One of her last collecting trips, in 1967,  was to  the  then isolated Jimi Valley in the Bismarck Ranges, where she hoped to be allowed to accompany a kiap government foot patrol. That wasn’t possible, but  she was able to arrange a 6 day field collecting trip, on foot, accompanied by two native policemen and six porters. She crossed rivers on flimsy rope bridges, endured bush toilets which were  slippery edged holes  in the sodden turf protected by a flimsy bark roof, and finally managed to crawl back to the kiap base with the drums and shields she had collected and collapse exhausted.

She also made regular trips to the Solomons and Vanuatu and once had had a memorable sea voyage home from Vanuatu with a full size rambaramp mortuary figure with over- modelled human skull occupying the top bunk of her cabin. None of the stewards would service her cabin for fear of the dead ‘body’ and she earned some very strange looks from fellow passengers as the news got around.

Senta was certainly a power to be reckoned with in the thriving Sydney tribal art market of the 60s, 70s and 80s, counting the Musée de l’Homme in Paris as one of her clients and Douglas Newton as an old customer, but she was no pushover in business. Galleries Primitif  was a pre-computer business, with  every artefact numbered in a ledger and no artwork ever priced on a price tag. If you were interested in a piece, she would consult the ledgers and the battle would begin.

Senta never stopped flying or working as she grew older, visiting the Gallery weekly, establishing and generously supporting  the Senta Taft Hendry museum of  tribal art at Newcastle University in New South Wales in 2011 and  editing and publishing her diaries in 2013.

She was the last of the old-style Sydney tribal dealers who flourished in  an era when Melanesian art was plentiful and affordable in Australia. Her life is really something of a fairy story … once upon a time, when collecting  tribal art was a pastime  of eccentrics and retired missionaries and Biwat flute stoppers could be purchased for a tiny fraction of a million dollars, an ex-Ansett Airlines flight attendant decided to become a tribal art dealer and armed with  shrewd intelligence, enormous courage and an inexhaustible supply of  chutzpa, that is exactly what she did.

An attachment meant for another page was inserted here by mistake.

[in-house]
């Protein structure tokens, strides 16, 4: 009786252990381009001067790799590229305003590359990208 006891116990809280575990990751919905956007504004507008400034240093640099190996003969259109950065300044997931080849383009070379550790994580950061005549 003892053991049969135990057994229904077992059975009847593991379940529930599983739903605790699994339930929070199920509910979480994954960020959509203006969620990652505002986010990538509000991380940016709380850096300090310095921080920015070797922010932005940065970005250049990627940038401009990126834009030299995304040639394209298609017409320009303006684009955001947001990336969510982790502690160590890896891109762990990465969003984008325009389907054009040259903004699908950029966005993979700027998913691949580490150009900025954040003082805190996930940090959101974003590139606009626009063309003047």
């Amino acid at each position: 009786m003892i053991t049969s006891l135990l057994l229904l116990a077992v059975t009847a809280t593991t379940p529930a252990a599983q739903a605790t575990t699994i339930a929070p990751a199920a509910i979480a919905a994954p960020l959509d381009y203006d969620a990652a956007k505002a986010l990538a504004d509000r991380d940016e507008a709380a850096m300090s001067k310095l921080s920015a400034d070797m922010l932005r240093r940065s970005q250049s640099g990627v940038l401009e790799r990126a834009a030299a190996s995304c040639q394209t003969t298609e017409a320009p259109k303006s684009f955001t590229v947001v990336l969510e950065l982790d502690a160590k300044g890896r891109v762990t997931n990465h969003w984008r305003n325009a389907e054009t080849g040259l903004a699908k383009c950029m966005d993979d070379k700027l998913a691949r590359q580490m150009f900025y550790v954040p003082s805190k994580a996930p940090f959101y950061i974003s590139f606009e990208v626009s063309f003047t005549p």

David Said

See artworks for sale  on my website http://tribalartbrokers.net/artnew   

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Plumes and Pearl Shells – a world first for Highlands art.

Mendi people Timpsonk (cult mask) coveringmost of the wearer’s body, mid 20th century, collected 1963, woven mask 132.0 cm height, 48.0 to 52.0 cm diameter; figure 74.0 x 34.1 cm. 241.1977.a-d, © Mendi people, under the endorsement of the Paci

 

Plumes and Pearlshells. at the Art Gallery of New South Wales in Sydney until August 10th 2014. is the first exhibition focusing on the art of the Papua New Guinea highlands in all its forms. It features more than 90 objects from the Stan Moriarty Collection, one of the world’s and most comprehensive collections from this region, even though it was entirely field collected in the second half of the 20th century by an amateur who had never made a collecting trip until he was in his 50s.

Moriarty’s love affair with Oceanic art began when he visited the National Museum of Victoria as a sixteen year old. He soon became hooked and started scouring junk and antique shops in Melbourne, and later Sydney, for pieces. Like most Australian collectors of that era, he would have found more than enough tribal art to satisfy his collecting urge -especially art from New Guinea – right on his own doorstep. Then, in 1961, when he was over 50, he made his first trip to New Guinea and because airfares were expensive at that time, he booked a berth on a tramp steamer that plied between Sydney and New Guinea every week. He was supposed to go for two weeks, returning on the next week’s boat. Instead he stayed for six months, discovered the Highlands and fell in love with the people and the art, loading the steamer with crates filled with artworks on the return trip